Apple store (image by Spencer Platt/Getty)
Brett Molina, USA TODAY
Apple has joined Facebook and Microsoft in providing details on government data requests after a former National Security Agency employee leaked information on surveillance programs gathering data on Americans.
In a statement released late Sunday, Apple says it received between 4,000 and 5,000 requests for customer data from U.S. law enforcement between last December and the end of May. Between 9,000 and 10,000 accounts or Apple devices were specified in the requests.
Apple the most common request "comes from police investigating robberies and other crimes, searching for missing children, trying to locate a patient with Alzheimer's disease, or hoping to prevent a suicide."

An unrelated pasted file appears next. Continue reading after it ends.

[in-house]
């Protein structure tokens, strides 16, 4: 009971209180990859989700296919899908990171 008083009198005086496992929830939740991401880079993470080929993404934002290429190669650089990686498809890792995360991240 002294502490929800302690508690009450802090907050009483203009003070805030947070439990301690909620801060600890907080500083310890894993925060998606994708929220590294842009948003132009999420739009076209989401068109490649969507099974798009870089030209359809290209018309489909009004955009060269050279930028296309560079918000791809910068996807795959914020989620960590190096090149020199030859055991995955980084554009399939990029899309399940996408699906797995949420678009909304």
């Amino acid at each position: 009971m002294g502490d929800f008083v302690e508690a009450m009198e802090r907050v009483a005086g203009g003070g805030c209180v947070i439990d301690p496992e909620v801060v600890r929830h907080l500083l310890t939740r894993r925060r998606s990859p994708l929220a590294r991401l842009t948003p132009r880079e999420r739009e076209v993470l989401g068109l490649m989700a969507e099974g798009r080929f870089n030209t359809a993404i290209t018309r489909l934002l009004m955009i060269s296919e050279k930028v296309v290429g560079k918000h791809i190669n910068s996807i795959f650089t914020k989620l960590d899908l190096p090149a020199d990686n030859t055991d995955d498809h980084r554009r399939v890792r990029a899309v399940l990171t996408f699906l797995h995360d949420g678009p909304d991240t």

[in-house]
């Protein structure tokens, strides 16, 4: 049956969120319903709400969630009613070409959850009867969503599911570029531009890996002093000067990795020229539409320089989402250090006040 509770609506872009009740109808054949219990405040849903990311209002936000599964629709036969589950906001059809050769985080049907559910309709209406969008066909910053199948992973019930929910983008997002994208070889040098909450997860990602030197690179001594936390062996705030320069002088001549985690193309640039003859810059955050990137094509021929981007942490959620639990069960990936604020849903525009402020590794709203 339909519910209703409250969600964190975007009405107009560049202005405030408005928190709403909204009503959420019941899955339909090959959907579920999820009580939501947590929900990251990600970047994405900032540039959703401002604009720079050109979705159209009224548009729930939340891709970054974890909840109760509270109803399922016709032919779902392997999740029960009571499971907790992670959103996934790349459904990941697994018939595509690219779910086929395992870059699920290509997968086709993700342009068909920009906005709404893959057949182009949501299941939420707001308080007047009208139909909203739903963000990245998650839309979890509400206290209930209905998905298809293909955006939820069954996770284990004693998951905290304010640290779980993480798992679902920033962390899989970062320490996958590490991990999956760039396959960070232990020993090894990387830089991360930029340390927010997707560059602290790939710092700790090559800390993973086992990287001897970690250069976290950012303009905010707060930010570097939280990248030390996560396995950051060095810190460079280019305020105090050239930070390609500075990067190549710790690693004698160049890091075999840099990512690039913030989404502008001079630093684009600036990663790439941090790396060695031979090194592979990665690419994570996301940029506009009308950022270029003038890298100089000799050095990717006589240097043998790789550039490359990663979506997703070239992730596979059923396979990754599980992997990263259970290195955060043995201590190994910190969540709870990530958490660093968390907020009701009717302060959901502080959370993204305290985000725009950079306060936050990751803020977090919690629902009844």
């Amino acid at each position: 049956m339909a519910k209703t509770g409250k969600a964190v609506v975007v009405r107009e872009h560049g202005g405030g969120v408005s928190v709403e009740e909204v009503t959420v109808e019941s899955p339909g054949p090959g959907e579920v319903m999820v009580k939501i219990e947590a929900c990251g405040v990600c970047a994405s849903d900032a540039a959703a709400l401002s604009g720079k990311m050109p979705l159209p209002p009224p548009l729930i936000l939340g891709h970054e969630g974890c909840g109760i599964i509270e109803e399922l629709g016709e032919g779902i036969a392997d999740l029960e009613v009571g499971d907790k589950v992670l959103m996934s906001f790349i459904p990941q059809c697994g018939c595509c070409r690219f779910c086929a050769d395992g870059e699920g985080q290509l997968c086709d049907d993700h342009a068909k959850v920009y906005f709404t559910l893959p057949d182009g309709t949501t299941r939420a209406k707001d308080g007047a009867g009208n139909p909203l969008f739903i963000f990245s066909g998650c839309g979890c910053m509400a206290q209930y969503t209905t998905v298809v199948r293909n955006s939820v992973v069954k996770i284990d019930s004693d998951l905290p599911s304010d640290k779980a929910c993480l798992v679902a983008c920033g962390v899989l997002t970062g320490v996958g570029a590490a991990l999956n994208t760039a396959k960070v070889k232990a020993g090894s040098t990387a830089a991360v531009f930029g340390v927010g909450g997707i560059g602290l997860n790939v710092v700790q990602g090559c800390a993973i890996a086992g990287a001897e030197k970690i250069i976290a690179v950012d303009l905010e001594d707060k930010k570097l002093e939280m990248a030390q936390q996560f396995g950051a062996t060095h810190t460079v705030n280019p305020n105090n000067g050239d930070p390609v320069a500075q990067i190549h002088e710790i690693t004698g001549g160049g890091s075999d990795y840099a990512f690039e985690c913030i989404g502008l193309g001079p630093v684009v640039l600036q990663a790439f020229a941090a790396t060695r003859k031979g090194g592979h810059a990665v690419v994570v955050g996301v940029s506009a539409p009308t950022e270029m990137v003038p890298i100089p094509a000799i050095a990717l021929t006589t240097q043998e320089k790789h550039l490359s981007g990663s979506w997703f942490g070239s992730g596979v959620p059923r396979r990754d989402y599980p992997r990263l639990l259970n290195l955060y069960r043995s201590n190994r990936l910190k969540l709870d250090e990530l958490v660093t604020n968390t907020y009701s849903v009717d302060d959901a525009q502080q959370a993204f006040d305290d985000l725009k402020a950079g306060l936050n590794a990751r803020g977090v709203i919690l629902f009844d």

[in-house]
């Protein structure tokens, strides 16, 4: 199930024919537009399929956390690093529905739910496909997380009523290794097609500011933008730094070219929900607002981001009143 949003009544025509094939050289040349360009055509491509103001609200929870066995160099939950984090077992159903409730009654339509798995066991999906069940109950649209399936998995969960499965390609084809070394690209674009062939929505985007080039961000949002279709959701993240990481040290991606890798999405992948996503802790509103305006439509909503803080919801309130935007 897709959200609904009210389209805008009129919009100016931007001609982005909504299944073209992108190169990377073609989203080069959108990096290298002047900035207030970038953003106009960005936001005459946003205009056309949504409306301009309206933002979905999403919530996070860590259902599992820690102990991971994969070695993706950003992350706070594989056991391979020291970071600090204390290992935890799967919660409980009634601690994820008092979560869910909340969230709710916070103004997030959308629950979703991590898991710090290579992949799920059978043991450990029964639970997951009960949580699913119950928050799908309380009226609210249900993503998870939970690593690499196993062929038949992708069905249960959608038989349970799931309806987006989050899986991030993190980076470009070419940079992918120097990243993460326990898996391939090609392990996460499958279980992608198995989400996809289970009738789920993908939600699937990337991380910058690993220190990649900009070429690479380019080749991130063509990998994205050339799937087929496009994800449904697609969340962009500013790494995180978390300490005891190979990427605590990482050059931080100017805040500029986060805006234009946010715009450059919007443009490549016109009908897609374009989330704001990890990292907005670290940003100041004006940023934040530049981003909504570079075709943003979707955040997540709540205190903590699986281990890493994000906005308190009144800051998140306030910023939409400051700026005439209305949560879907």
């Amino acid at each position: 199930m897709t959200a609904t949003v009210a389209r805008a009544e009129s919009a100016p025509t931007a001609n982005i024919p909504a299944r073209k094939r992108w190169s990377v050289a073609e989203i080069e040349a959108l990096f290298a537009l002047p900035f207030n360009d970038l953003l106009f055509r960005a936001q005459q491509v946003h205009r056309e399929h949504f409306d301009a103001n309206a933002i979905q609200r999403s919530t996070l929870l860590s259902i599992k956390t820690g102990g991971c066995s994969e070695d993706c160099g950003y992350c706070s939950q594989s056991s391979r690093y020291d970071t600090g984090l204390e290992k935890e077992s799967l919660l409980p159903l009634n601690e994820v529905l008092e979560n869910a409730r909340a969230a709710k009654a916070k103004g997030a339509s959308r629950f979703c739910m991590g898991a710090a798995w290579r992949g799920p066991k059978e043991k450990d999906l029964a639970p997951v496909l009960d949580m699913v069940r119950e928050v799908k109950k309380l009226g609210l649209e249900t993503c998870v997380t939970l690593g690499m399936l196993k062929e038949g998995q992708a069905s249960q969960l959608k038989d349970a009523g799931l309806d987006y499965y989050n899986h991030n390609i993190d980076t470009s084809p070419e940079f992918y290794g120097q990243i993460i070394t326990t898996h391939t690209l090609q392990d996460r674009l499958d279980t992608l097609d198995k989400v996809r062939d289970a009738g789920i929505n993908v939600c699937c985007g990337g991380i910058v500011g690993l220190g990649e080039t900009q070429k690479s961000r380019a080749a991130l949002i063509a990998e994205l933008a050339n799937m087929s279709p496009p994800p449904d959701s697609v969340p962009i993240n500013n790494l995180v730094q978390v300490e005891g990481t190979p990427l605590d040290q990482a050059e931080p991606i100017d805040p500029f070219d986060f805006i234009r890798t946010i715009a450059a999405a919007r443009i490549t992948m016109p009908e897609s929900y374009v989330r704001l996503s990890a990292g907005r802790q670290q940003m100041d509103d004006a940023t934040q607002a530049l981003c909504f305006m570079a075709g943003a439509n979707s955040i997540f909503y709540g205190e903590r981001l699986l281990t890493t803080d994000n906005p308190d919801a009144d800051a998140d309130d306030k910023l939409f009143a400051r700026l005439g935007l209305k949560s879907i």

The company also reiterated government agencies have no access to Apple servers, and only learned of the surveillance program -- known as Prism -- until they were approached by news outlets.
"Apple has always placed a priority on protecting our customers' personal data, and we don't collect or maintain a mountain of personal details about our customers in the first place," reads Apple's statement. "There are certain categories of information which we do not provide to law enforcement or any other group because we choose not to retain it."
Among examples cited by Apple: the company says no details are stored for Siri requests, map searches or customer locations. Also, discussions through video service Facetime and iMessage feature "end-to-end decryption."
Apple's disclosure follows similar moves by Facebook and Microsoft to share information on data requests made by the U.S. government. Facebook general counsel Ted Ullyot says between 9,000 and 10,000 requests were made in the last six months of 2012, while Microsoft received 6.000-7,000 requests.
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